Thousands of anti-government protesters have occupied key thoroughfares on Hong Kong Island, swarming around government headquarters in Admiralty, the Court of Final Appeal in Central and China’s top office in the city in Sai Wan.
Earlier, the anti-extradition law demonstrators joined a police-approved march calling for an independent commission of inquiry into recent demonstrations and the police use of force.
The protest, organised by the Civil Human Rights Front, also demanded a complete withdrawal of the now-suspended extradition bill, the retraction of the “riot” characterisation of the June 12 protests, the unconditional release of all arrested protesters, as well as universal suffrage.
However, after setting off from Victoria Park in Causeway Bay at around 3:30pm, thousands of demonstrators passed the official endpoint in Wan Chai and proceeded westwards towards the central business district.
Many occupied roads outside the legislature and government headquarters in Admiralty as police retreated.
Some activists – mostly young people wearing masks and dressed in black – created makeshift barricades as they marched and brought traffic to a standstill.
Some activists used spray paint to obscure CCTV cameras.
And one group told HKFP that they were adding dye to water balloons for use by protesters.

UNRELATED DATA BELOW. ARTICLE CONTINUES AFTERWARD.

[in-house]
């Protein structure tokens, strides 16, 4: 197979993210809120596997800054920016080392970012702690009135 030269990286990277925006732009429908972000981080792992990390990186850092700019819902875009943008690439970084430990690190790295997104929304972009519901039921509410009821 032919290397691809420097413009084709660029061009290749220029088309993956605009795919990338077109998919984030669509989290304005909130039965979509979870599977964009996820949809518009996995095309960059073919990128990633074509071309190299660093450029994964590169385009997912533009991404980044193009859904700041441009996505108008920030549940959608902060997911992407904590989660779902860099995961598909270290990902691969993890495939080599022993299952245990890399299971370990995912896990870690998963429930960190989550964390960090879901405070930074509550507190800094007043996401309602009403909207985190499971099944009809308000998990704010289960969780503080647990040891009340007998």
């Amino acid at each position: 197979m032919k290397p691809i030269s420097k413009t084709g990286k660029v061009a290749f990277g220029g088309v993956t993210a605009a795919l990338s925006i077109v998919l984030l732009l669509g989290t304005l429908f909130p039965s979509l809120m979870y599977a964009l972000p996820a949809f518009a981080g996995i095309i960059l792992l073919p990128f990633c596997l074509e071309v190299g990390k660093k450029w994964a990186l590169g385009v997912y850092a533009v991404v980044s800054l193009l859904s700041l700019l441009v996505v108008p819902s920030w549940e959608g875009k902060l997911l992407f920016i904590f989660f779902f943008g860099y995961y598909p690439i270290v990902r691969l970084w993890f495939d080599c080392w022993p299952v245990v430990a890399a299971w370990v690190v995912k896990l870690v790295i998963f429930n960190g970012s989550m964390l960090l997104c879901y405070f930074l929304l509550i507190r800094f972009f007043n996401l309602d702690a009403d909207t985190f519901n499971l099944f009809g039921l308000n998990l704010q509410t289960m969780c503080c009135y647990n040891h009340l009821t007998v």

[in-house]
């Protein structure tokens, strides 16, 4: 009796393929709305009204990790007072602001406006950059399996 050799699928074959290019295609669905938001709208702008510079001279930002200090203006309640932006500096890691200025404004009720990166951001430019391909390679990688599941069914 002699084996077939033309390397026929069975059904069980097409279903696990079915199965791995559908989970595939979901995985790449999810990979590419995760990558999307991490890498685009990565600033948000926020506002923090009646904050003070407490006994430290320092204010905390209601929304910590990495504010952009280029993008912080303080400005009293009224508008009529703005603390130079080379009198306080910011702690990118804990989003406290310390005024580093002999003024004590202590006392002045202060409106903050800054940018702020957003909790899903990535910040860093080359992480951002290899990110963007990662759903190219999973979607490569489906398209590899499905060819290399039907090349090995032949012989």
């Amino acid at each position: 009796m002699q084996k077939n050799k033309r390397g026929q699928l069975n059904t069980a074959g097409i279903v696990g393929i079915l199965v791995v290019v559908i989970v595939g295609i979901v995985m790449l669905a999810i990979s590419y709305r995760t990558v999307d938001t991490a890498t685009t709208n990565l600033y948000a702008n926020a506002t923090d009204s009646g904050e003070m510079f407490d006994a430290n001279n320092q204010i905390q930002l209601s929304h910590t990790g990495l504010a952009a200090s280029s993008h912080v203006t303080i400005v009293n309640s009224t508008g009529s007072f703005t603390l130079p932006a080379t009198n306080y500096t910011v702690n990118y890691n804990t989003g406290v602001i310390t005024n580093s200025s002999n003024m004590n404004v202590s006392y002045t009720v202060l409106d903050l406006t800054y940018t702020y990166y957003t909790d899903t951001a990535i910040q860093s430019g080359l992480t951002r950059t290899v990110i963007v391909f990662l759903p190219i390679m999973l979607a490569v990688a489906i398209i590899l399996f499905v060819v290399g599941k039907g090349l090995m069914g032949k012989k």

Other protesters pressed on to Central and Sheung Wan before heading further west towards Sai Wan.
They chanted “free Hong Kong” and “democracy now.” Some also chanted jailed activist Edward Leung’s 2016 election slogan: “Reclaim Hong Kong, revolution of our times”
The Front’s march was originally intended to finish at the Court of Final Appeal. but police demanded that it end in Wan Chai to prevent “violent acts” and a potential storming of government headquarters.
The authorities have erected two-metre tall water barricades outside government buildings and the chief executive’s office, and removed surrounding metal fences to prevent protesters from building makeshift barricades.
The controversial extradition bill would allow the city to handle case-by-case fugitive transfers to jurisdictions with no prior arrangements, including China, sparking public concerns over human rights in Hong Kong.
On July 9, Chief Executive Carrie Lam declared the bill “dead,” but did not enact any mechanism to withdraw it, nor agree to other demands.
More to follow.